Lesson Aims in Dogme ELT

I was first introduced to the concept of Dogme ELT a few years ago. It was a very foreign concept to me at the time, but its attractive promise of an Materials Light approach was invigorating. This was at a time when I wanted to make lessons more Learner Centred and I wanted to spend less time on Lesson Planning in order to spend more time on the learners and on my Professional Development.

Source: Scott Thornbury’s blog

As you can probably imagine, Dogme seemed to offer all of that and more. Its only requirement was a group of learners and a knowledgeable teacher. Although since then I have learnt far more about the English language then I could have ever thought possible, at the time I felt confident in my understanding of the mechanics of English linguistics.

After purchasing the seminal piece on the topic, Teaching Unplugged by Scott Thornbury and Luke Meddings, I immersed myself into the world of dogme-esque ideas, activities and approaches.

Since then I have completed further training, including a course in Advanced Methodology, a Teacher Training certificate, and the Cambridge Delta, all of which has led me to re-evaluate my beliefs and principles about teaching and learning.

As a result, I have found myself coming back to Dogme, with varying results. However, I think this time I have come to a principled conclusion about going materials light.

What I have been trained to do

In all of my training courses, I have been instructed in one form or another to deliver lessons whose sole purpose is to meet Lesson Aims. This means that the direction, the rationale and the materials as well as the staging are pre-determined by the final aim: what is it the learners are supposed to be getting out of this lesson?

While there might be a number of issues with this approach, I have found three advantages:

  • Most of the effort is made during the planning stage – delivering the lesson is remarkably easy, light and stress free
  • Learners tend to notice a particular structure and focus, which gives them the impression of having learnt something
  • Successful lessons can be saved and used again in the future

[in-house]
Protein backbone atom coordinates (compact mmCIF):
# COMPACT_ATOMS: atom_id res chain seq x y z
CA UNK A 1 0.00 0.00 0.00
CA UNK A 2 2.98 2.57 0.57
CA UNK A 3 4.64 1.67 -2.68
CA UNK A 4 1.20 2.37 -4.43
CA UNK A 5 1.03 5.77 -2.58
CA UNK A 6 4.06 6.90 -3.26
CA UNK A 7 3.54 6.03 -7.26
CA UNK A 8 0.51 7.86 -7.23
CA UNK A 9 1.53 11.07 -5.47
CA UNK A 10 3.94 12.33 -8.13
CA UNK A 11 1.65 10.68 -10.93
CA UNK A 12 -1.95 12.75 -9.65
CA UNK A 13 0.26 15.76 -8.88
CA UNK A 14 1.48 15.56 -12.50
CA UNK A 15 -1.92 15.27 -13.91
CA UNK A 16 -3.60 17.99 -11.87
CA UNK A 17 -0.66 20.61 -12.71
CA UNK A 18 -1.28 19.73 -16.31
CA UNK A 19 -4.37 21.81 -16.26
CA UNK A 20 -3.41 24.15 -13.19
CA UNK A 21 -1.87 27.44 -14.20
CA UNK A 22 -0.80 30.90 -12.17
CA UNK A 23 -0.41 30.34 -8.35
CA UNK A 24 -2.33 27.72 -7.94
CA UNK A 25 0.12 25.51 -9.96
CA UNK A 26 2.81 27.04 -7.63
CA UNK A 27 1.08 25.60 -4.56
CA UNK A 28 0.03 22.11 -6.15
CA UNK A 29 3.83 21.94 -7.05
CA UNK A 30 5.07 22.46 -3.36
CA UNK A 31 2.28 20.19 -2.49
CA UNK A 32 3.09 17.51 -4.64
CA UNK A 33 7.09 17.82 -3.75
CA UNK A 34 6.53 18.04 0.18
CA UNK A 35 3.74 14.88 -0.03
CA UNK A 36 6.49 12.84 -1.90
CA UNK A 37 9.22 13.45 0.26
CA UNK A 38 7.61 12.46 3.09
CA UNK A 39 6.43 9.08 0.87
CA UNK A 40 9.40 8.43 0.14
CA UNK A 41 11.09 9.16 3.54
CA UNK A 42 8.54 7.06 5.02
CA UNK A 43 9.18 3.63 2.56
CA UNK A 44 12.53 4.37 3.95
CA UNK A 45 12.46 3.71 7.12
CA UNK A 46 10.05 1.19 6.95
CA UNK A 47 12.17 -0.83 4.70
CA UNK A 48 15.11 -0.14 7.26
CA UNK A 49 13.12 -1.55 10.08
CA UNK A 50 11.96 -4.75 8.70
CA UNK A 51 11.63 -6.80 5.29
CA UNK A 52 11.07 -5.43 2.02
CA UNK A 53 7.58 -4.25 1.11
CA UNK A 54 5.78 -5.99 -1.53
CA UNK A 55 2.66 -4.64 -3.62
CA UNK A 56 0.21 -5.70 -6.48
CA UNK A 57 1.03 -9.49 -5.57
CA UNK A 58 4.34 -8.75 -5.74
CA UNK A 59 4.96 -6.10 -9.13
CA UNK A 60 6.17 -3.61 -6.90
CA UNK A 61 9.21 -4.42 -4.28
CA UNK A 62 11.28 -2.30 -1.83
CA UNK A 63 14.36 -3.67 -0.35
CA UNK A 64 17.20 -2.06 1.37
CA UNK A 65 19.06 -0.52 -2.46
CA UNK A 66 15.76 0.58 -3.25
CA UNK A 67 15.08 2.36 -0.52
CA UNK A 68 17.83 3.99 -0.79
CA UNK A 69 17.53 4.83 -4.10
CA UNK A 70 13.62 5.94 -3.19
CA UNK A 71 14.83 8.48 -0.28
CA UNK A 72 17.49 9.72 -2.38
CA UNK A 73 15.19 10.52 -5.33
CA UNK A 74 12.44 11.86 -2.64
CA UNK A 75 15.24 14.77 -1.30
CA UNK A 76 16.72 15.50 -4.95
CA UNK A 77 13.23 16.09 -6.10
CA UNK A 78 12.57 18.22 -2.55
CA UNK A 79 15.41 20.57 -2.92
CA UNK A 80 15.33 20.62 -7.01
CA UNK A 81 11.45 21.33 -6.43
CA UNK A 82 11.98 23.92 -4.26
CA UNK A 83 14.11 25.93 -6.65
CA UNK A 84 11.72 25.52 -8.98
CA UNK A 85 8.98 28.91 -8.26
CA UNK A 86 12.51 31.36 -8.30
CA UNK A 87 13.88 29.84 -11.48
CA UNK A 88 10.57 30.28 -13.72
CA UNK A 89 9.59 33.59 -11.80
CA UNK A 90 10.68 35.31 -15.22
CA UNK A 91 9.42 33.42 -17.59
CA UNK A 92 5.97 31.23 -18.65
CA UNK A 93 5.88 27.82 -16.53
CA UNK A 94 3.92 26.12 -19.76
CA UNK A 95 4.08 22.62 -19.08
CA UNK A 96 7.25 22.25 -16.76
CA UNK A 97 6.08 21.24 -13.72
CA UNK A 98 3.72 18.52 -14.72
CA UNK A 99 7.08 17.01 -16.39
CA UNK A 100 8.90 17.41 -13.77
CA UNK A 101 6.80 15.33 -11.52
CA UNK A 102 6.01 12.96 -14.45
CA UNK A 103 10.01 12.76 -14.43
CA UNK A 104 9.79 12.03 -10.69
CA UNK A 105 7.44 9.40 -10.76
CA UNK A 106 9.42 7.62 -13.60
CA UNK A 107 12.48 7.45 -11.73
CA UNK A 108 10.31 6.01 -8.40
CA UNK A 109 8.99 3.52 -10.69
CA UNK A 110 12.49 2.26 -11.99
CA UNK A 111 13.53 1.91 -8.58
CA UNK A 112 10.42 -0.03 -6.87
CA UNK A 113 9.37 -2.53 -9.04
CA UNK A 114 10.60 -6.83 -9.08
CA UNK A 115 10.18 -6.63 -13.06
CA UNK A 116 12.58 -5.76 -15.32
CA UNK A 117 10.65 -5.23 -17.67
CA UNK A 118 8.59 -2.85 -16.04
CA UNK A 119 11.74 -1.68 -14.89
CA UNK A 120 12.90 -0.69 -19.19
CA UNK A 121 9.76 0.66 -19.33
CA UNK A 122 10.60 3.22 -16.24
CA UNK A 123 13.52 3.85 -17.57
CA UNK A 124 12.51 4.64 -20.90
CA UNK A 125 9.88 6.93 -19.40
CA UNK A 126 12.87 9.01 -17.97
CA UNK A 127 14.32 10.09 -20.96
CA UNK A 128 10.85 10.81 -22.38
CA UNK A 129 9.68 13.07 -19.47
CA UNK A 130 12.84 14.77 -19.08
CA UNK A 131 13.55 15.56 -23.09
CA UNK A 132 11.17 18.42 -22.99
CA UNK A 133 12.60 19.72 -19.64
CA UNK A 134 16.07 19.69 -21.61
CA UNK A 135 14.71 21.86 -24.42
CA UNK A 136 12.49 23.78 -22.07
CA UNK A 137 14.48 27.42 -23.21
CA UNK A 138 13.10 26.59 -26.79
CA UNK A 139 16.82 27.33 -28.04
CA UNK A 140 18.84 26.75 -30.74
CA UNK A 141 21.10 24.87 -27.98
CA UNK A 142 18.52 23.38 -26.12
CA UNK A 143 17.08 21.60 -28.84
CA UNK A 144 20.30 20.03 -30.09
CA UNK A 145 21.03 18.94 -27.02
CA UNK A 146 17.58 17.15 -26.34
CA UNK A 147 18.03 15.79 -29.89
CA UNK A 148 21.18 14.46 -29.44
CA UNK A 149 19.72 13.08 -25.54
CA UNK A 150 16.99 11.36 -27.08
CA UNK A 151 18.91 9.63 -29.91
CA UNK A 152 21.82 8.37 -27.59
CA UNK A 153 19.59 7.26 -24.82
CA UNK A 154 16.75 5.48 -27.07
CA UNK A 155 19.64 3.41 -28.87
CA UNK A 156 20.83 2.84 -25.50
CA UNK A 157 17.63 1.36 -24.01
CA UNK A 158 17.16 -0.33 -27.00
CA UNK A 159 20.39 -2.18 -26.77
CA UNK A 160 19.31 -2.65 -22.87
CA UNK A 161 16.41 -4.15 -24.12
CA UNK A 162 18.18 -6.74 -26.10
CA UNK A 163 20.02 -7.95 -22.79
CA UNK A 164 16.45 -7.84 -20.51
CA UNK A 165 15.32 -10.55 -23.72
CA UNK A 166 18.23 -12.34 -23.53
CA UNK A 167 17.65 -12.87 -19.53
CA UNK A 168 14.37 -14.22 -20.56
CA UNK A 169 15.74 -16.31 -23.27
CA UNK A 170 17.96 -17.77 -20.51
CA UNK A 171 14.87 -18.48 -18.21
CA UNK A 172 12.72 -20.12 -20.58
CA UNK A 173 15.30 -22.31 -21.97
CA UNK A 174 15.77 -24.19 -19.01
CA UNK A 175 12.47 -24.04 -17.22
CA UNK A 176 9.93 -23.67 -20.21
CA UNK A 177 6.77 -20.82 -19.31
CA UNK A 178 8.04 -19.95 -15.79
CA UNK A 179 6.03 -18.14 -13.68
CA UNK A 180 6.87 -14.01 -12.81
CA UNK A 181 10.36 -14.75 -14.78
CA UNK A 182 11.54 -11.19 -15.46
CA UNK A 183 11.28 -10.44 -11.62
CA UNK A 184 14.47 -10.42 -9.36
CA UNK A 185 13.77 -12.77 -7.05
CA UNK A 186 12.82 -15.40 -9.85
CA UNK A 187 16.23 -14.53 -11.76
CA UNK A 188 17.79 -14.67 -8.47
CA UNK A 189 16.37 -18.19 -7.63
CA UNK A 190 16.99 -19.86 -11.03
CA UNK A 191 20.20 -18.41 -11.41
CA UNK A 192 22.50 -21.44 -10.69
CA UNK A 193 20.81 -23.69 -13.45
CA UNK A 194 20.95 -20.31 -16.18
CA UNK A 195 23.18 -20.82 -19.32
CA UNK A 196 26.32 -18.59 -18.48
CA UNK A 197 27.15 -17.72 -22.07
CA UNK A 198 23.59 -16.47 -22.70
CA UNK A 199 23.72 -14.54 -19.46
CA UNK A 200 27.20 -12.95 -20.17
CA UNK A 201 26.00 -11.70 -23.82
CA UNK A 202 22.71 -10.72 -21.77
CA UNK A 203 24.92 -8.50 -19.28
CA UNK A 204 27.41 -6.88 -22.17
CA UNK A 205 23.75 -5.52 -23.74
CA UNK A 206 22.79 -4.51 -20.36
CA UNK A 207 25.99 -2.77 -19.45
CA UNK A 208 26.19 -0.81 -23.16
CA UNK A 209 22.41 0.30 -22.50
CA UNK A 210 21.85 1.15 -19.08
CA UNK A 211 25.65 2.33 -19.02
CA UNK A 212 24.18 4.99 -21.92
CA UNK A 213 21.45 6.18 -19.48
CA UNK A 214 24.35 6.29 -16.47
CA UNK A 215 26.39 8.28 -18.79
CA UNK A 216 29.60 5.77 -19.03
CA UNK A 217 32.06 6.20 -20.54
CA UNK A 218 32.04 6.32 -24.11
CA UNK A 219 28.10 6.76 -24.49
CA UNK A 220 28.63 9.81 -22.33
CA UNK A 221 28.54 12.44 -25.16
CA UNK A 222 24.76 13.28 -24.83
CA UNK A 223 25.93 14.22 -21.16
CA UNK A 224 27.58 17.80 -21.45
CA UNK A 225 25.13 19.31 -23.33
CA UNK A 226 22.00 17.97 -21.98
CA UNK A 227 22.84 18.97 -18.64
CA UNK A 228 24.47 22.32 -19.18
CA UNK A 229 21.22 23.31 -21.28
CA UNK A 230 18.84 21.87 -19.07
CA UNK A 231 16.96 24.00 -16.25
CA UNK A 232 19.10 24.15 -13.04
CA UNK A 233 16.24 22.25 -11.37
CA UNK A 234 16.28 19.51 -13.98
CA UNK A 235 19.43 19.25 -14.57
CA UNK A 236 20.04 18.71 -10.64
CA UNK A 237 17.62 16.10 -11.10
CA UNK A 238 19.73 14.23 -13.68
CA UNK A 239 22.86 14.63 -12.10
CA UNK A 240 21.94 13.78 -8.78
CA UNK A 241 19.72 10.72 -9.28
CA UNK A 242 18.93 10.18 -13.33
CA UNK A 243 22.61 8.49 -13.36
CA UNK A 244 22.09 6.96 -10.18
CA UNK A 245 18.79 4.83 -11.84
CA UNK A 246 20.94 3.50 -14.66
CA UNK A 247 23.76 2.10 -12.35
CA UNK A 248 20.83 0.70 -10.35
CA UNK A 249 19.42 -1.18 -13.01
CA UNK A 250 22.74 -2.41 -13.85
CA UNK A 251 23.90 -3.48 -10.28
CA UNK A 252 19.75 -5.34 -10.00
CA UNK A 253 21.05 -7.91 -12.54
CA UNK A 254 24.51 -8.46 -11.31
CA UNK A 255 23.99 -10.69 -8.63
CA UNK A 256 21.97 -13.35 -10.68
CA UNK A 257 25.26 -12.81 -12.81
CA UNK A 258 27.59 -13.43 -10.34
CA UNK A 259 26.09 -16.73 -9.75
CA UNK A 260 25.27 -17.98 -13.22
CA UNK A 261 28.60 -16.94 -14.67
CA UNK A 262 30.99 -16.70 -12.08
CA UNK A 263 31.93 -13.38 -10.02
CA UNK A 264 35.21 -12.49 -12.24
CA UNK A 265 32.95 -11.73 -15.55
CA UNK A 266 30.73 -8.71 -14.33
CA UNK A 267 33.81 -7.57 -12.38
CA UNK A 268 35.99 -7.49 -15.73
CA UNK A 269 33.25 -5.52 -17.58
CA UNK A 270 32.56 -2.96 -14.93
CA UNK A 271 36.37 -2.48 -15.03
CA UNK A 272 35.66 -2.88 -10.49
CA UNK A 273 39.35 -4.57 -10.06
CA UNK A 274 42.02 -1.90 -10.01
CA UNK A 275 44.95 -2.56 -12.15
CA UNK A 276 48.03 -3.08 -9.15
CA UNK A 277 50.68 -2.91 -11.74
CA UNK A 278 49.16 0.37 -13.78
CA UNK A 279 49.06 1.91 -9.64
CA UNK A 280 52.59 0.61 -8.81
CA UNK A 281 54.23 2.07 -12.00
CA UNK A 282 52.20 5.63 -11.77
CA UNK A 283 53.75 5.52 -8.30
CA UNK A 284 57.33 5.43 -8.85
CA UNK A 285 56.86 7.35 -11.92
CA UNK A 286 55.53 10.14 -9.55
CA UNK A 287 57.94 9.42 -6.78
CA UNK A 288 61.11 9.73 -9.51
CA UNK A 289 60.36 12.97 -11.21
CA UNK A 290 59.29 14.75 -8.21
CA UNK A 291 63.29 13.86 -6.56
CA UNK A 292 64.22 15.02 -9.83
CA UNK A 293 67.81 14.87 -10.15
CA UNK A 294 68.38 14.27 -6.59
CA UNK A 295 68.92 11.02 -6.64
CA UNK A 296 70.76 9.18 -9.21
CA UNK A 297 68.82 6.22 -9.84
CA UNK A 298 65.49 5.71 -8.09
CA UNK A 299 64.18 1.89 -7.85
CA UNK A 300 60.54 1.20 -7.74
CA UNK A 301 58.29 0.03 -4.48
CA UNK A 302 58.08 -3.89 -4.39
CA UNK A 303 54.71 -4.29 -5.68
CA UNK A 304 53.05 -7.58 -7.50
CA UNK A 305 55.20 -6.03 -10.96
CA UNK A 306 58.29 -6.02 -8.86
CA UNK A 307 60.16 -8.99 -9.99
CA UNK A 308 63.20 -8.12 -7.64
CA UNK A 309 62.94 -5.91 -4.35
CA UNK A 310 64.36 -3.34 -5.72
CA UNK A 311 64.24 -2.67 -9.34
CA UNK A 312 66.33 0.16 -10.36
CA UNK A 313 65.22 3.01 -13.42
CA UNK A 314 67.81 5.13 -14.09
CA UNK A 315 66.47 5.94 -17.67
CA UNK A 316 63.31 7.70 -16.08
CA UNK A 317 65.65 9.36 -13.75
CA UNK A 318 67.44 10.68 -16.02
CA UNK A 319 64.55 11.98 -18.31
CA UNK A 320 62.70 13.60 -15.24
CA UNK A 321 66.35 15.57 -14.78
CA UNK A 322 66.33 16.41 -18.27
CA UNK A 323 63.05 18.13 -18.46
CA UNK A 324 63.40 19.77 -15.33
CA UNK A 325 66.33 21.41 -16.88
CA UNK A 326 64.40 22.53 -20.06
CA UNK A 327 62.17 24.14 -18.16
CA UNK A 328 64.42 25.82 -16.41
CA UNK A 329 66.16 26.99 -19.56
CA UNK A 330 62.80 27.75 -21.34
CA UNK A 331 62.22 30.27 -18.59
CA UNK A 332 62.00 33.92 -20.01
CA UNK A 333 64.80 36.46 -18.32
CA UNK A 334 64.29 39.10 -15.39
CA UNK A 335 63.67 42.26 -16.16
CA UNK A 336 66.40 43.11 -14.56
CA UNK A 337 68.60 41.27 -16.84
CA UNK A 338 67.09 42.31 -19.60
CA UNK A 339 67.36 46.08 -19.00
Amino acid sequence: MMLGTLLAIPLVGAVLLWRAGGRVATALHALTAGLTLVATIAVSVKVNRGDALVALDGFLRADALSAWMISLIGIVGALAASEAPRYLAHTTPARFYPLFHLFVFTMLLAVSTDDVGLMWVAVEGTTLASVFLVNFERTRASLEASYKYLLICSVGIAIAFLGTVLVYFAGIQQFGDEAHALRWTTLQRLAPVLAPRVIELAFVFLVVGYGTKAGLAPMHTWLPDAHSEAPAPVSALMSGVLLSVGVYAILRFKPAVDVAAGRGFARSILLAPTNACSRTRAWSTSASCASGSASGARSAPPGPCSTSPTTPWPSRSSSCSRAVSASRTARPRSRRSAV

However, it isn’t all perfect. There are disadvantages, with the main one being the fact that a huge chunk of my time and effort is consumed by preparation and planning. In fact, by the time it comes to the lesson, I’m rather grateful that it can simply be delivered, giving me the chance to allow the learners to get on with the tasks and activities at hand and I can step back and watch the learning take place in this pre-planned and orchestrated environment.

Another disadvantage is the fact that veering off the pre-determined plan is pretty much unacceptable. The aim is to hit the Learning Goals, so doing anything else will mean not recaching those targets, which will have further ramifications for future pre-planned lessons in the syllabus. Each lesson has an aim; each lesson works towards covering all the nuggets of Language Learning.

What the problem is

As Scott Thornbury and others in the field have reiterated time and time again, the dissecting of language into bite size chunks simply isn’t conductive to building an effective Learning Process.

The reason for this is that while language does require some knowledge about the mechanics of the language, a significant proportion of the acquisition process is a question of automation: developing the skill to put language knowledge into actual use quickly and fluently. This usually cannot be achieved, or achieved with great difficulty, by guiding learners through a series of  discrete language items, followed by revision sessions and summative assessment.

What’s more, the acquisition process is so complex and unique to each learner that in any given group, no matter how well they are placement tested, each individual will be at a different stage in the process. In fact, even with a typically standard Pre-Intermediate group, there will be some who are ready to acquire the Present Perfect, some who may have already acquired it but require further practice, and some who are not ready to acquire it. However, following the “McNugget” approach to language teaching, the lesson on the Present Perfect will be taught once, and if the group is really lucky there might be a revision session.

Following this approach, how can a teacher possibly ensure that all the learners have been given the opportunity at the right moment of their learning to acquire this tense? The answer is simple: they can’t.

What the solution might be

The solution to this problem will never be simple nor easy: language learning is hard work, teaching it is even harder. However, I have generally found that a Dogme approach has allowed me to do several things to help the learners: